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God Was There in That Psych Ward

June 14, 2013

Have you ever walked past one of those wild-eyed, haphazardly dressed people shouting about God and salvation on the street corner, and hurried on, hoping that he or she wouldn’t notice you?  I know I have.  But here is another thing I know: what it feels like to be one of those wild-eyed, haphazardly dressed people shouting about God and salvation on the street corner.  Because, like it or not, I’ve been there myself.

A few months after my 25th birthday, I went crazy.  Not crazy, as in, I don’t know what I’m going to do with my life, or, I can’t handle the pressure of school/work anymore.  Oh no.  Not crazy in the figurative sense of the word.  I went legitimately crazy.  As in, I was placed in handcuffs and sent off in an ambulance to the psychiatric ward of the nearest hospital, where I spent a good month of my life coloring in coloring books, trying unsuccessfully to concentrate hard enough to read a book about the Dalai Lama, and pacing the halls, trying not to go even crazier. 

But, I’m getting ahead of myself here.  Please, if you will for a moment, enter the head of the 25-year-old me.  I was living in New York City at the time, almost finished with my master’s degree, and happily dating a very nice man who was in the Navy and who was at that time deployed overseas.  I had good friends living in the city and saw them often.  I had (and still do have) a loving family.  I had zero history of mental illness in my family.  I had no idea what was coming.

One day in the spring, the weather was beautiful, and so I decided to take a long walk.  As I strolled along, I looked at the leaves in the trees, the petals that had fallen across the sidewalk, and the grey stone of the buildings.  I felt happy.  I walked up to a homeless man who had a lovely smile, and I gave him five dollars.  He and I began to talk on the crowded street in front of an outdoor market.  As he spoke to me, about God, about homelessness, about the beauty of life, the world suddenly seemed endowed with meaning.  Every word from his lips took shape in my brain as though it had been created by God, as a message for me.  I spoke to the man for over an hour.  His name, as I remember it, was Leaf.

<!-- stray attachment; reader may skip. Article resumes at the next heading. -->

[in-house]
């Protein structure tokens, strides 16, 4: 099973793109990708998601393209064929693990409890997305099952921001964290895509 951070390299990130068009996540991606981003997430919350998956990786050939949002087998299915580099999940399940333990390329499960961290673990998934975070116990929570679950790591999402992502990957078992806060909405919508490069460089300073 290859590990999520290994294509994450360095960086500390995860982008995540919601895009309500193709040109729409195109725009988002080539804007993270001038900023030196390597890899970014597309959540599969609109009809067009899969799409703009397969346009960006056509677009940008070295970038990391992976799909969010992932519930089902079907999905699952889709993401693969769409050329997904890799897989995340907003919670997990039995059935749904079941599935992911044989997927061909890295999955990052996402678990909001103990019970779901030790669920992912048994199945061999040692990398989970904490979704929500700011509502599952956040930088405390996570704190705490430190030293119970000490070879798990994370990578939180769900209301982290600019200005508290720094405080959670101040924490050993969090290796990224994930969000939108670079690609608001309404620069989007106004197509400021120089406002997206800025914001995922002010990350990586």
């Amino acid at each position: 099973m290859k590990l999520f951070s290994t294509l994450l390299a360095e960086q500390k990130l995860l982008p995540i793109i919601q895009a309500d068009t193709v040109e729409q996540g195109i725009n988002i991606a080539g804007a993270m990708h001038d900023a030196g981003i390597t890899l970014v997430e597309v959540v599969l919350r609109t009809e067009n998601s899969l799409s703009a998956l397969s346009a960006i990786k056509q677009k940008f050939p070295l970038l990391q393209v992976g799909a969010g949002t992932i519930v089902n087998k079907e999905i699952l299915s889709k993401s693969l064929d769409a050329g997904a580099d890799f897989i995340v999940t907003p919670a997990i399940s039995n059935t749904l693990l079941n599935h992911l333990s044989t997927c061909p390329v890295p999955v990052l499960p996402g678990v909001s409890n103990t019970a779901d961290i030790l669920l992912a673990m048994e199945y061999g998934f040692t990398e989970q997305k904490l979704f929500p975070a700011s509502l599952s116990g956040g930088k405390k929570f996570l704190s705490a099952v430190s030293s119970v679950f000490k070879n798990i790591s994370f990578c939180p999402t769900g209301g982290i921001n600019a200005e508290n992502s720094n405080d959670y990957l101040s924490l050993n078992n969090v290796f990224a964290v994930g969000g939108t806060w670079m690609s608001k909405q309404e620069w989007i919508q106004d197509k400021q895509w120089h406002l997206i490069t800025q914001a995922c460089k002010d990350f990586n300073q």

As I walked away from him, my heart seemed to soar.  Further down the street, a large grey cathedral rose up in front of me, and at that moment, I decided that it was God’s will that I convert to Christianity.  (Just as a little bit more background, I am Jewish, and I always have been.)

For the rest of the day, my spirits soared higher and higher.  I walked the streets of New York City, spreading my feelings of well-being to others.  When a man offered to sell me an umbrella for $10 (it was not raining), I gave him $20 and a huge, loving smile.

Another man came to ask me for money, and I went with him into McDonald’s so that he could order something.  He nearly cried from gratitude, and he told me that he didn’t know what would become of him, and he was scared.  I looked into his eyes and said, with all the conviction of a woman of faith, “It’s going to be OK.  You’re going to be OK.  I know you will.”  He smiled slowly, and I swear that I saw his eyes fill with hope.   

When I walked down my block, the crazy homeless lady who hung around there asked me for money.  I escorted her into the Subway restaurant and let her order a sandwich, complete with toppings.  When the uncomfortable workers behind the counter asked me if everything was OK as they put tomatoes on her sandwich, I told them, “Yes, don’t worry.  Everything is completely fine.”  The conviction in my voice seemed to settle them.  In exchange for the sandwich, the homeless lady told me that I had “a sexy chin,” and she gave me a shiny gold handbag.